The Wishlist Collection Returns!

by Mark Steiner and Bryan Theiss

Several years ago, an anonymous donor contacted Scarecrow and asked if we could use funding for specific rental items that might be too costly for Scarecrow’s budget. Out of that came the first iteration of our Wish List Collection, and accordingly, a bunch of upgraded titles previously only on DVD, as well as some higher priced, English-friendly, Blu-rays and DVDs imported from France. More recently, a different anonymous donor came forward and asked the same question, and again, we were able to bring in another generous helping of French imports to add to our collection. Over the next month, we’ll be introducing these to you via our blog and newsletter.

3 Seats For The 26th / Trois places pour le 26 (Jacques Demy, 1988 — All-region Blu-ray)

It would be nearly impossible (and a lot less fun) to try and unpack all the levels of self-reflexiveness necessary to describe, in words, the brilliance of Jacques Demy’s last film. In it, Yves Montand, playing a semi-fictional version of himself, returns to the seaside town where he got his start, to stage a musical about the seaside town where he got his start. While there, he seeks to reconnect with an old love, whose daughter has separately connected with Montand and landed herself a role in the musical – as the love interest! With references to the director’s previous musicals The Umbrellas Of Cherbourg & The Young Girls Of Rochefort, as well as 42nd Street and a host of other winks to the past, Demy (with musical collaborator Michel Legrand along for the ride) creates a wistful, audacious, candy-colored look back at both Montand’s career as well as his own.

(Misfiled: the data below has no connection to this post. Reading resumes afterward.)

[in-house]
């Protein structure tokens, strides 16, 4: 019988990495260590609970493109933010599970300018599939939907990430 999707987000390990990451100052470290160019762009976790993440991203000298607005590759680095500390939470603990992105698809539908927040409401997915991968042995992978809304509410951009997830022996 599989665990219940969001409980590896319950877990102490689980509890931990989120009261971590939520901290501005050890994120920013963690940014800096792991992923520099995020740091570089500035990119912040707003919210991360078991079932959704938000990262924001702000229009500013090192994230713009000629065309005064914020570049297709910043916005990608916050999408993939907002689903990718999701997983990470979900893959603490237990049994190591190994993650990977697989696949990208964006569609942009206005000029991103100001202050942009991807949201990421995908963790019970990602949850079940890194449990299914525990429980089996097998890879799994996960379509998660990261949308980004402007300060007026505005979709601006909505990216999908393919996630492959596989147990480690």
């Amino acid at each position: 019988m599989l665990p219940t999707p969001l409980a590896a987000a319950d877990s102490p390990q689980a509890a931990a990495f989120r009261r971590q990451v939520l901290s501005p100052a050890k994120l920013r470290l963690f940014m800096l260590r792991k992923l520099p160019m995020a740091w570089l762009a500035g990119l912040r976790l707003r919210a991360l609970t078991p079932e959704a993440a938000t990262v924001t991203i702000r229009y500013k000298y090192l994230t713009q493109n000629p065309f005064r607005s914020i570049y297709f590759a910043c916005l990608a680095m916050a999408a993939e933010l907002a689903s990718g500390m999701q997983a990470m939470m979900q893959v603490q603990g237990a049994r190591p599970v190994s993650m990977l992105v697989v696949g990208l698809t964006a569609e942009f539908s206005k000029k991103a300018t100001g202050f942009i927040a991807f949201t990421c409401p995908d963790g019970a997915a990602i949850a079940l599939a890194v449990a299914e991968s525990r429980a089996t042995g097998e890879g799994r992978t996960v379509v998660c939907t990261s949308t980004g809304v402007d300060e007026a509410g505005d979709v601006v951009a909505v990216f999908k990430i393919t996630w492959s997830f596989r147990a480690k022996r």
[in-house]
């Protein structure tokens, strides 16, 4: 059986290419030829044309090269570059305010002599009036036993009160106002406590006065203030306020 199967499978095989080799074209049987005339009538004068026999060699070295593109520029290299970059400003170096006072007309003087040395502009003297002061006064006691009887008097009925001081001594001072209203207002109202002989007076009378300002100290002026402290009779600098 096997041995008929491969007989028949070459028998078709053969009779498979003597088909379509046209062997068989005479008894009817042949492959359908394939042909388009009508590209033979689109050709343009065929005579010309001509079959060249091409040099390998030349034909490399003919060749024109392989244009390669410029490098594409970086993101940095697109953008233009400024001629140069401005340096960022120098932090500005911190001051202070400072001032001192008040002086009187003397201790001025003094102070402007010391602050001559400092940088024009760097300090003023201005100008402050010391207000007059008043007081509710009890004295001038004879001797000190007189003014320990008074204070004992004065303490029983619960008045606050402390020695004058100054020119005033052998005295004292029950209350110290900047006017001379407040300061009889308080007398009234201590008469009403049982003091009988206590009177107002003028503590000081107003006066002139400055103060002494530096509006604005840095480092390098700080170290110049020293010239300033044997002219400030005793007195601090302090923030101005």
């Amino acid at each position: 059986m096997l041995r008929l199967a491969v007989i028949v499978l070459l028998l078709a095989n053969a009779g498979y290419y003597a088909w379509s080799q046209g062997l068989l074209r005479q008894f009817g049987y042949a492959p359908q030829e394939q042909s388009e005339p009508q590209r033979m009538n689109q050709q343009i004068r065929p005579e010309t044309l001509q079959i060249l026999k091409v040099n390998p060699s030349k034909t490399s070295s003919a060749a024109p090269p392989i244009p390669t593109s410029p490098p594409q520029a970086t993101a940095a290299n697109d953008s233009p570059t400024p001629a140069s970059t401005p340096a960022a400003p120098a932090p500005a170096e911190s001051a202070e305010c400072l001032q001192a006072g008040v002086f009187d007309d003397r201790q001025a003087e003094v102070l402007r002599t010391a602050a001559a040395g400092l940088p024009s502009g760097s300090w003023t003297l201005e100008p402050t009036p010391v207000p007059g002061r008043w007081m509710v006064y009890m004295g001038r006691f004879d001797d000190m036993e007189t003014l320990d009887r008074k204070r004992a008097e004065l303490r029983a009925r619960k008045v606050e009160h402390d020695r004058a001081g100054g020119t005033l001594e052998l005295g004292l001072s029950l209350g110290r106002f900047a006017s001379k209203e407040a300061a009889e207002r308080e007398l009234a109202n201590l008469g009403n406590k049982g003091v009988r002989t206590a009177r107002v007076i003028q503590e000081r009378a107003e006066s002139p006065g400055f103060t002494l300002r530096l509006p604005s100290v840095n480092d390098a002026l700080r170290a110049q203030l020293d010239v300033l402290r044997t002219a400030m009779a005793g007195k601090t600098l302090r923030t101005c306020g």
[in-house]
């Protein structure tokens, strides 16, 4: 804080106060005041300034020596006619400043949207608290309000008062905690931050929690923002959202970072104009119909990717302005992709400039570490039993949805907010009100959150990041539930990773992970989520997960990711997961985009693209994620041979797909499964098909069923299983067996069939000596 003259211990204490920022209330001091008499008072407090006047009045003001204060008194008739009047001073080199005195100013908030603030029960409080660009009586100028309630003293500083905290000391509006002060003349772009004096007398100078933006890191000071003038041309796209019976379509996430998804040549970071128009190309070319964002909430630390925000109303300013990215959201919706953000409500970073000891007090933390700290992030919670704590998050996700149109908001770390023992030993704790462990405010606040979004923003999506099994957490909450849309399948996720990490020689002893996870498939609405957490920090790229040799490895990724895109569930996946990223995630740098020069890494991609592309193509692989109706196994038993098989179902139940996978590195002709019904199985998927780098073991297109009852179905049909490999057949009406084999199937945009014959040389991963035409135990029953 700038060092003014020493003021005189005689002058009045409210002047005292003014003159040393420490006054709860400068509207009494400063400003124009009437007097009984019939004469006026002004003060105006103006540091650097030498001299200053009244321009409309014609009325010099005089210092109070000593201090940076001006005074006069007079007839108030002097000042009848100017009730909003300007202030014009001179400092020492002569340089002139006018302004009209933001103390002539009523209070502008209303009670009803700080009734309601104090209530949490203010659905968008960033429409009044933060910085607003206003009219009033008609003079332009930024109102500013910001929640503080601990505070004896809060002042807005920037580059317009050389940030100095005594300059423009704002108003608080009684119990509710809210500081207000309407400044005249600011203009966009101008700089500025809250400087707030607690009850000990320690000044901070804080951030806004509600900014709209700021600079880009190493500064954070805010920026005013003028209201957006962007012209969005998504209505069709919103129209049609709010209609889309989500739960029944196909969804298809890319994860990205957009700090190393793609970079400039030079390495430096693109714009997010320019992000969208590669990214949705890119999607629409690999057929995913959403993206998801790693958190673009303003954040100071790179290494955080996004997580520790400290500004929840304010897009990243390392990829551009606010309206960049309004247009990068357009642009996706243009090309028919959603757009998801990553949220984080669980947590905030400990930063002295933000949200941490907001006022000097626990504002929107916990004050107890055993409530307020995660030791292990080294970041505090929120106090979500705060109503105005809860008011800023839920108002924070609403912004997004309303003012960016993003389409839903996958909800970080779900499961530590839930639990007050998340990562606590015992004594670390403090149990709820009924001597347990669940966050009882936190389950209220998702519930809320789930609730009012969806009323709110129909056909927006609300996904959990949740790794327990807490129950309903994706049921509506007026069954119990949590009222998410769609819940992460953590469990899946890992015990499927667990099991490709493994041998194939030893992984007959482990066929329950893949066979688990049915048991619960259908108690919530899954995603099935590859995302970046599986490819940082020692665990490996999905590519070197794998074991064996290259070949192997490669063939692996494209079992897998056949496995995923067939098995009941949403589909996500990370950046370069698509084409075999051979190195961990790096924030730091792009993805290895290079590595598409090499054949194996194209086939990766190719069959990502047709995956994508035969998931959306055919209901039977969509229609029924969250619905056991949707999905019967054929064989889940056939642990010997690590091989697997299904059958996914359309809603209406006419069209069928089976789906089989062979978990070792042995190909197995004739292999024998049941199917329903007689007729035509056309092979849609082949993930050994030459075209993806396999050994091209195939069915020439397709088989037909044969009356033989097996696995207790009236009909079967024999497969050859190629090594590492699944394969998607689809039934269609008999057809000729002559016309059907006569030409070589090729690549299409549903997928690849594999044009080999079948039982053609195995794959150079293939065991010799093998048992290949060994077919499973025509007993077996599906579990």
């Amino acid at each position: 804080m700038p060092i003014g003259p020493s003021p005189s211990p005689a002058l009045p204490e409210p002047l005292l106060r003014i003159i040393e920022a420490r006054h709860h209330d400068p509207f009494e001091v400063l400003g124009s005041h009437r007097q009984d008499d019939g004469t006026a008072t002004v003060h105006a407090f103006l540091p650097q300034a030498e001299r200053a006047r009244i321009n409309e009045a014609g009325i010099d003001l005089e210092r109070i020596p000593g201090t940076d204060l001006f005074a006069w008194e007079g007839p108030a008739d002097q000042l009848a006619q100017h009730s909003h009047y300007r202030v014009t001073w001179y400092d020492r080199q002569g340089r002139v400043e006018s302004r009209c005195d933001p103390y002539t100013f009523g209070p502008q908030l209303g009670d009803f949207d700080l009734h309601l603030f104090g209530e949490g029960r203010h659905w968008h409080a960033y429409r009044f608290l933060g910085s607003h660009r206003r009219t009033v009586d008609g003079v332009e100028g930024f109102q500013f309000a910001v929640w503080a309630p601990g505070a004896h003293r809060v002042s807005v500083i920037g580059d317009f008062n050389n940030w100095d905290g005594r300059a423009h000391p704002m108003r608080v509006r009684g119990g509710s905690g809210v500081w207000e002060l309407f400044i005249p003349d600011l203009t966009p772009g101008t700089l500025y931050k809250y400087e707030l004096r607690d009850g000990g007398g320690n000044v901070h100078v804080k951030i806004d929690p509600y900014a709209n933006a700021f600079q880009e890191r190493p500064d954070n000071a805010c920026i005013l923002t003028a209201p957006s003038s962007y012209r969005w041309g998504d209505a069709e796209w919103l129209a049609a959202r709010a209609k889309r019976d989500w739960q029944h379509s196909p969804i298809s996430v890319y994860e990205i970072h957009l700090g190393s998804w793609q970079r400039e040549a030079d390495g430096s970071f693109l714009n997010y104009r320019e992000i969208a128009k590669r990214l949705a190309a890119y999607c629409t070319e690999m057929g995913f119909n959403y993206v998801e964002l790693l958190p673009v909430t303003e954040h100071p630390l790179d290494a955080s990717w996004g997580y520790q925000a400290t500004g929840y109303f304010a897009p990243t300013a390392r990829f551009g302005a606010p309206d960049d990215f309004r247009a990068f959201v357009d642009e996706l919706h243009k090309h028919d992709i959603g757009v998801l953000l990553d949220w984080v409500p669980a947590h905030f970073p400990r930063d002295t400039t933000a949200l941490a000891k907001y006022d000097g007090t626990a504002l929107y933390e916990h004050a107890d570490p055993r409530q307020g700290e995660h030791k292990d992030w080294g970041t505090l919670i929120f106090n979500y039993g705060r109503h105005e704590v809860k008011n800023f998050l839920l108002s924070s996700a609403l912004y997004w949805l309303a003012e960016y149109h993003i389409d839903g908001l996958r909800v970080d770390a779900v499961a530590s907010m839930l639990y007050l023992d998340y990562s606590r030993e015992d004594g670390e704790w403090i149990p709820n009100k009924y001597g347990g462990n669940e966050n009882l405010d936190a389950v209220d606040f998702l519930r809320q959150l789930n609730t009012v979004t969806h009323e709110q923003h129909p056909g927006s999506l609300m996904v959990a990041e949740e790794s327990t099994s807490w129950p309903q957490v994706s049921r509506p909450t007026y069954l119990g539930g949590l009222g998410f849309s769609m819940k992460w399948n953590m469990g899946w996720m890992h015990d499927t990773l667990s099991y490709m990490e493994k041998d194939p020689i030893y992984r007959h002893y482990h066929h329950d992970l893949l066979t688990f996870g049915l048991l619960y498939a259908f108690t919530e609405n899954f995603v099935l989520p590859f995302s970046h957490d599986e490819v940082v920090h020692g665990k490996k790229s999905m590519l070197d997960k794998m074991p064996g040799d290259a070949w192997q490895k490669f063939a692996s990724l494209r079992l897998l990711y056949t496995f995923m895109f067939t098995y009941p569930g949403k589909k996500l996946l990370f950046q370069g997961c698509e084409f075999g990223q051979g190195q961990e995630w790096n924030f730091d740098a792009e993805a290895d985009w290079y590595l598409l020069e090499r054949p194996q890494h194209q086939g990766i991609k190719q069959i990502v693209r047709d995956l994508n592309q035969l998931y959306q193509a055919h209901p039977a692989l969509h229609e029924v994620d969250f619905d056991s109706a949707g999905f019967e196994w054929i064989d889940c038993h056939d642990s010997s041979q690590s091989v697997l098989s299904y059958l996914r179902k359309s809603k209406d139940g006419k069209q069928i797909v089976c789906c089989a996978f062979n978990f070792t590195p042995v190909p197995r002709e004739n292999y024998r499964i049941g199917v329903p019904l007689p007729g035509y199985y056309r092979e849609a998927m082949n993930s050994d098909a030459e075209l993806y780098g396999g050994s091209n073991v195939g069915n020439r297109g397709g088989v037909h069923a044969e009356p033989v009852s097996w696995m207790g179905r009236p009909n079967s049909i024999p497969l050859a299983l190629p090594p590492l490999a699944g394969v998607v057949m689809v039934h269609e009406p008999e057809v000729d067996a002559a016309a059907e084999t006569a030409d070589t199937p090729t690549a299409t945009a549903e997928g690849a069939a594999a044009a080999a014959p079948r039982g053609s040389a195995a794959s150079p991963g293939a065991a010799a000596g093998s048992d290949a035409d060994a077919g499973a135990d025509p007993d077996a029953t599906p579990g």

The Prize of Peril aka Le Prix du Danger (1983, Yves Boisset — PAL / Region 2 DVD)

A 1983 French dystopian satire about a near future society where contestants are hunted live on TV in hopes of winning a cash prize. Writer/director Yves Boisset (Dog Day) adapted the idea from a short story of the same title that predates Stephen King’s novella The Running Man by a few decades, and the studio audience portions of that film’s adaptation are similar enough to this that the producers successfully sued for plagiarism. Here the contestants are desperate volunteers instead of convicts, and though there’s a good chase and a fiery explosion or two the emphasis is less on action theatrics than the cold-hearted corporate mindset that would create such a show. We get to see the producers auditioning contestants and cynically debating their potential appeal to different demographics. The protagonist, François Jacquemard (Gérard Lanvin), attempts to defy the odds not only by surviving, but by uncovering and exposing the producers’ methods of rigging the game.

A Monkey In Winter/Un Singe En Hiver (Henri Verneuil, 1962 — All-region Blu-ray)

Henri Verneuil, Jean Gabin, and Jean-Paul Belmondo made so many mid-century French crime classics that it’s almost odd to see the three of them collaborate in a gentle meditation on masculinity and friendship, but they do it so well that this breezily unambitious film, set in a small, always rainy, seaside town, secretly enchants you before you realize that the slight narrative is just an excuse to explore these two characters. The premise – during a Nazi air-raid, an alcoholic Gabin pledges to go cold turkey if he survives the bombing. Enter Belmondo, who, 15 years later, visits the town to reunite with the daughter he’s too scared to meet again. The self-pitying Belmondo and the cynical and now-teetotalling Gabin meet, eventually go on a bender to end all benders, and the sparks fly – literally.

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